Rates, predictors, and consequences of remission from chronic migraine to episodic migraine

A. Manack, D. C. Buse, D. Serrano, C. C. Turkel, Richard B. Lipton

Research output: Contribution to journalArticle

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Abstract

OBJECTIVES: This study has 3 objectives: 1) to estimate remission rates in a population-based sample of subjects with chronic migraine (CM); 2) to identify potential predictors of CM remission; and 3) to assess the influence of CM remission on headache-related disability. METHODS: The American Migraine Prevalence and Prevention study is a prospective, population-based, mailed questionnaire survey, which included questions regarding headache frequency, symptomatology, demographics, comorbidities, health care utilization, and headache-related disability. Three years of longitudinal data were analyzed to determine rates of CM remission and assess predictors of remission using logistical regression models. The consequence of remission was measured by changes in disability, as measured by the Migraine Disability Assessment, over time. RESULTS: A total of 383 respondents had CM in 2005 and follow-up data in 2006 and 2007. Over 2 years, among those with CM at baseline, approximately 34% (n = 130) had persistent CM while 26% (n = 100) had remitted CM. In our final multivariate model, predictors of remission included baseline headache frequency (15-19 vs 25-31 headache days/month; odds ratio [OR] 0.29; 95% confidence interval [CI] 0.11 to 0.75) and absence of allodynia (OR 0.45; 95% CI 0.23 to 0.89). Preventive medication use was associated with lower remission rate (OR 0.41; 95% CI 0.23 to 0.75), but this effect lost significance when headache frequency was included. Over 2 years, those with persistent CM demonstrated increased disability while those with remitted CM demonstrated decreased disability. CONCLUSIONS: These findings have clinical practice implications, as it is important to consider that remission rates are variable. However, the benefit of remission goes beyond symptom reduction and may translate to marked decreases in headache-related disability.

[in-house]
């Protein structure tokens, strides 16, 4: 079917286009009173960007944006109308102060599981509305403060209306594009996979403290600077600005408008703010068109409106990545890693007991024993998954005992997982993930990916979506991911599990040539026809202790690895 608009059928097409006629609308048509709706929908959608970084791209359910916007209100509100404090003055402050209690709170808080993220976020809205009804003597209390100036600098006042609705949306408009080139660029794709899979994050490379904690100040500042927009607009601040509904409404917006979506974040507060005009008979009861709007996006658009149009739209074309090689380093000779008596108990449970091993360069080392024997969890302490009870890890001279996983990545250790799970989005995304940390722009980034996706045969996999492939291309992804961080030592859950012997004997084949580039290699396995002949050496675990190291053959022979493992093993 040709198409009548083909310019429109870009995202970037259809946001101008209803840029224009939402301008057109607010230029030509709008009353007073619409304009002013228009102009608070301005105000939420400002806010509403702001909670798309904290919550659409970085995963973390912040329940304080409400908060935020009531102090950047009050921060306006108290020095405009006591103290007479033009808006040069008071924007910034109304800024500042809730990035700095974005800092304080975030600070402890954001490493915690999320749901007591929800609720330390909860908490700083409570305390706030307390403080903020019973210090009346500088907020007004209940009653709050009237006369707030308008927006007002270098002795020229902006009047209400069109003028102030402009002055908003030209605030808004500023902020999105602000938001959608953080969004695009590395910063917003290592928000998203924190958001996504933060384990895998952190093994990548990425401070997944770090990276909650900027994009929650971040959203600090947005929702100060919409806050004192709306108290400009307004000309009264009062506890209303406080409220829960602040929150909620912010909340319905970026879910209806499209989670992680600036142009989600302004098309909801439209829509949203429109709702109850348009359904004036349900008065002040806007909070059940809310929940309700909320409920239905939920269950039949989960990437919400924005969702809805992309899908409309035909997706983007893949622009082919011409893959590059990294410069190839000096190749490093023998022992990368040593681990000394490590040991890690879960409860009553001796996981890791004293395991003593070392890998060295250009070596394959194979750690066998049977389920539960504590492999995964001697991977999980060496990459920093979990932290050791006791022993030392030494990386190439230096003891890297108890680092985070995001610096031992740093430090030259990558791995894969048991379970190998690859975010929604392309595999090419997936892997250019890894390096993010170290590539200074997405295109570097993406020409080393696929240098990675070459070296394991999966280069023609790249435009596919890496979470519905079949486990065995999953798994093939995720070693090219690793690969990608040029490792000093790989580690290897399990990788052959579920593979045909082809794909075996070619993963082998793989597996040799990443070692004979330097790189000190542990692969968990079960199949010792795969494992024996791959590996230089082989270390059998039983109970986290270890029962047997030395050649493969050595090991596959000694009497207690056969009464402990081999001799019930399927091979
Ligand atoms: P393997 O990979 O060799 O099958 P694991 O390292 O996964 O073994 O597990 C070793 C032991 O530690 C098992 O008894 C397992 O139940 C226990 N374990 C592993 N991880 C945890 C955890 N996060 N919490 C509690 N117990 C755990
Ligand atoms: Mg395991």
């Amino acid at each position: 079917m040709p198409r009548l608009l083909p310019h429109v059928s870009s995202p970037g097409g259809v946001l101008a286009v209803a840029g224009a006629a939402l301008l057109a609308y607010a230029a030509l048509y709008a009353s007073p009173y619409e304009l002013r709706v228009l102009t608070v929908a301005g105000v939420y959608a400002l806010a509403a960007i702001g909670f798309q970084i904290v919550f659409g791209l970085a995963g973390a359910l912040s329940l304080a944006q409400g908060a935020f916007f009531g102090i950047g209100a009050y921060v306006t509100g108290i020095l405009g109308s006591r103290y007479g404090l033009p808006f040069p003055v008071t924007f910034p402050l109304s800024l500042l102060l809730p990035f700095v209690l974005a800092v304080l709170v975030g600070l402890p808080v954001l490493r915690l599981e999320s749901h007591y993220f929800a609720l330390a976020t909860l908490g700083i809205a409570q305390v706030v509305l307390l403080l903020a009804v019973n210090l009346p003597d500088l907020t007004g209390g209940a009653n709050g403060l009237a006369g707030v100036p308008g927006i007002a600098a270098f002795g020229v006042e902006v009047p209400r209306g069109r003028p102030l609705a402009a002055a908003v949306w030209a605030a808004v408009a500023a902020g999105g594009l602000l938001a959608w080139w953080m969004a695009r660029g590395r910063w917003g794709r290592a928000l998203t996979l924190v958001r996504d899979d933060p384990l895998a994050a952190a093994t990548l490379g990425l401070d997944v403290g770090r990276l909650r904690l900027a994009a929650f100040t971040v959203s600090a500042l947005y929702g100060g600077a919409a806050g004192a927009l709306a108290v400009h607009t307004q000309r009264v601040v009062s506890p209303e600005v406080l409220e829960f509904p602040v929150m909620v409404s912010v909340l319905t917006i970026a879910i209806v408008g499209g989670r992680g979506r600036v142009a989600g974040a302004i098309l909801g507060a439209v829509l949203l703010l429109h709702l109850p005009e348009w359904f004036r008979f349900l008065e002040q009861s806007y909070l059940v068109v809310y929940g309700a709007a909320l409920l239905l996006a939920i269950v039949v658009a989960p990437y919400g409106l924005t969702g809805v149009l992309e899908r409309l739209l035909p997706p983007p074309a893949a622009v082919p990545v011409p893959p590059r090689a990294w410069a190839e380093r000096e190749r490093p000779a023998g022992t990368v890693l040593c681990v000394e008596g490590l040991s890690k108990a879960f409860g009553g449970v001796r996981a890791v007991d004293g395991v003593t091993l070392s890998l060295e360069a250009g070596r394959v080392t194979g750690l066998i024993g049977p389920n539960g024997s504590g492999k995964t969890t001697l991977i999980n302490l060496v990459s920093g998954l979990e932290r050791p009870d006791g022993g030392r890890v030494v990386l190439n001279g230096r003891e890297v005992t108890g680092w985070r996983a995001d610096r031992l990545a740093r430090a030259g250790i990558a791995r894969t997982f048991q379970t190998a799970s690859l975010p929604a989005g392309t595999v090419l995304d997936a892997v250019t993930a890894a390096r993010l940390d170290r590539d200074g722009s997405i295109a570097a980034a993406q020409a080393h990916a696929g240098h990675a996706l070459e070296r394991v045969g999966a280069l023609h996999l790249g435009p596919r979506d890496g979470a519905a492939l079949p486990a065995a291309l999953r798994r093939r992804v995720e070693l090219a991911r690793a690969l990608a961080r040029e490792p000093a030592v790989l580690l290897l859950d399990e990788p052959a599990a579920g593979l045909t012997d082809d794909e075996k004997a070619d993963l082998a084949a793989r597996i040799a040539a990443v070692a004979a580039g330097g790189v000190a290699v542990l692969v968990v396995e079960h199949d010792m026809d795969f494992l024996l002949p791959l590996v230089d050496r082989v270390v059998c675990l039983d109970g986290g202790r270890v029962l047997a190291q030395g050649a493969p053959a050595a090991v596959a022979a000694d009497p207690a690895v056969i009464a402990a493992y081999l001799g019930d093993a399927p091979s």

Original languageEnglish (US)
Pages (from-to)711-718
Number of pages8
JournalNeurology
Volume76
Issue number8
DOIs
StatePublished - Feb 22 2011

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Migraine Disorders
Headache
Odds Ratio
Confidence Intervals
Patient Acceptance of Health Care
Hyperalgesia
Population
Comorbidity
Cross-Sectional Studies
Demography

ASJC Scopus subject areas

  • Clinical Neurology

Cite this

Rates, predictors, and consequences of remission from chronic migraine to episodic migraine. / Manack, A.; Buse, D. C.; Serrano, D.; Turkel, C. C.; Lipton, Richard B.

In: Neurology, Vol. 76, No. 8, 22.02.2011, p. 711-718.

Research output: Contribution to journalArticle

Manack, A. ; Buse, D. C. ; Serrano, D. ; Turkel, C. C. ; Lipton, Richard B. / Rates, predictors, and consequences of remission from chronic migraine to episodic migraine. In: Neurology. 2011 ; Vol. 76, No. 8. pp. 711-718.
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abstract = "OBJECTIVES: This study has 3 objectives: 1) to estimate remission rates in a population-based sample of subjects with chronic migraine (CM); 2) to identify potential predictors of CM remission; and 3) to assess the influence of CM remission on headache-related disability. METHODS: The American Migraine Prevalence and Prevention study is a prospective, population-based, mailed questionnaire survey, which included questions regarding headache frequency, symptomatology, demographics, comorbidities, health care utilization, and headache-related disability. Three years of longitudinal data were analyzed to determine rates of CM remission and assess predictors of remission using logistical regression models. The consequence of remission was measured by changes in disability, as measured by the Migraine Disability Assessment, over time. RESULTS: A total of 383 respondents had CM in 2005 and follow-up data in 2006 and 2007. Over 2 years, among those with CM at baseline, approximately 34{\%} (n = 130) had persistent CM while 26{\%} (n = 100) had remitted CM. In our final multivariate model, predictors of remission included baseline headache frequency (15-19 vs 25-31 headache days/month; odds ratio [OR] 0.29; 95{\%} confidence interval [CI] 0.11 to 0.75) and absence of allodynia (OR 0.45; 95{\%} CI 0.23 to 0.89). Preventive medication use was associated with lower remission rate (OR 0.41; 95{\%} CI 0.23 to 0.75), but this effect lost significance when headache frequency was included. Over 2 years, those with persistent CM demonstrated increased disability while those with remitted CM demonstrated decreased disability. CONCLUSIONS: These findings have clinical practice implications, as it is important to consider that remission rates are variable. However, the benefit of remission goes beyond symptom reduction and may translate to marked decreases in headache-related disability.",